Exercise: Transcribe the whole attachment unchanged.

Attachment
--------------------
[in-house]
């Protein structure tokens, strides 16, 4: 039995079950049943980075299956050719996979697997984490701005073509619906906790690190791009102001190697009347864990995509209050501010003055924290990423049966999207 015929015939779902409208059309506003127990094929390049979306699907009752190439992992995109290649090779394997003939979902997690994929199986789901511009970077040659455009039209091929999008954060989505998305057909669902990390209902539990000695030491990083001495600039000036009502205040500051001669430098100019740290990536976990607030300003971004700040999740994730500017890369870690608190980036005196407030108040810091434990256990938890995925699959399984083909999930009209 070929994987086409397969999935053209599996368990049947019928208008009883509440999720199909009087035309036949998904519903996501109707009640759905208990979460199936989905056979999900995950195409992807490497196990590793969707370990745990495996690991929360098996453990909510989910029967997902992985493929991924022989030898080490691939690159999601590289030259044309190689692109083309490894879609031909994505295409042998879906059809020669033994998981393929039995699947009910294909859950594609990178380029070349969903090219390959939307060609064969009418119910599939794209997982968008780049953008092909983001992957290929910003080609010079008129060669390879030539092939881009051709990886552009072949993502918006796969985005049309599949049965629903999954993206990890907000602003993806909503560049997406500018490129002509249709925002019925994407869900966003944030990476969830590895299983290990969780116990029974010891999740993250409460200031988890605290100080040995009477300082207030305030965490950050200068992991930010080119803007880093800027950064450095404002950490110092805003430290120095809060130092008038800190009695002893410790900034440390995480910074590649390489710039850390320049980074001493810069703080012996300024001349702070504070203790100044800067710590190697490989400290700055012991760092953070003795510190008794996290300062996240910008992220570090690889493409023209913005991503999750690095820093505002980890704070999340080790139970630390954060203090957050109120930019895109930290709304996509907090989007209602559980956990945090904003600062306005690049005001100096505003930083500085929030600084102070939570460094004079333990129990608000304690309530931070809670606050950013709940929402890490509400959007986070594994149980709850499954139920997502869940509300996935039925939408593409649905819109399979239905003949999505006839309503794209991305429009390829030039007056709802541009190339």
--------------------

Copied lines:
[in-house]
């Protein structure tokens, strides 16, 4: 039995079950049943980075299956050719996979697997984490701005073509619906906790690190791009102001190697009347864990995509209050501010003055924290990423049966999207 015929015939779902409208059309506003127990094929390049979306699907009752190439992992995109290649090779394997003939979902997690994929199986789901511009970077040659455009039209091929999008954060989505998305057909669902990390209902539990000695030491990083001495600039000036009502205040500051001669430098100019740290990536976990607030300003971004700040999740994730500017890369870690608190980036005196407030108040810091434990256990938890995925699959399984083909999930009209 070929994987086409397969999935053209599996368990049947019928208008009883509440999720199909009087035309036949998904519903996501109707009640759905208990979460199936989905056979999900995950195409992807490497196990590793969707370990745990495996690991929360098996453990909510989910029967997902992985493929991924022989030898080490691939690159999601590289030259044309190689692109083309490894879609031909994505295409042998879906059809020669033994998981393929039995699947009910294909859950594609990178380029070349969903090219390959939307060609064969009418119910599939794209997982968008780049953008092909983001992957290929910003080609010079008129060669390879030539092939881009051709990886552009072949993502918006796969985005049309599949049965629903999954993206990890907000602003993806909503560049997406500018490129002509249709925002019925994407869900966003944030990476969830590895299983290990969780116990029974010891999740993250409460200031988890605290100080040995009477300082207030305030965490950050200068992991930010080119803007880093800027950064450095404002950490110092805003430290120095809060130092008038800190009695002893410790900034440390995480910074590649390489710039850390320049980074001493810069703080012996300024001349702070504070203790100044800067710590190697490989400290700055012991760092953070003795510190008794996290300062996240910008992220570090690889493409023209913005991503999750690095820093505002980890704070999340080790139970630390954060203090957050109120930019895109930290709304996509907090989007209602559980956990945090904003600062306005690049005001100096505003930083500085929030600084102070939570460094004079333990129990608000304690309530931070809670606050950013709940929402890490509400959007986070594994149980709850499954139920997502869940509300996935039925939408593409649905819109399979239905003949999505006839309503794209991305429009390829030039007056709802541009190339």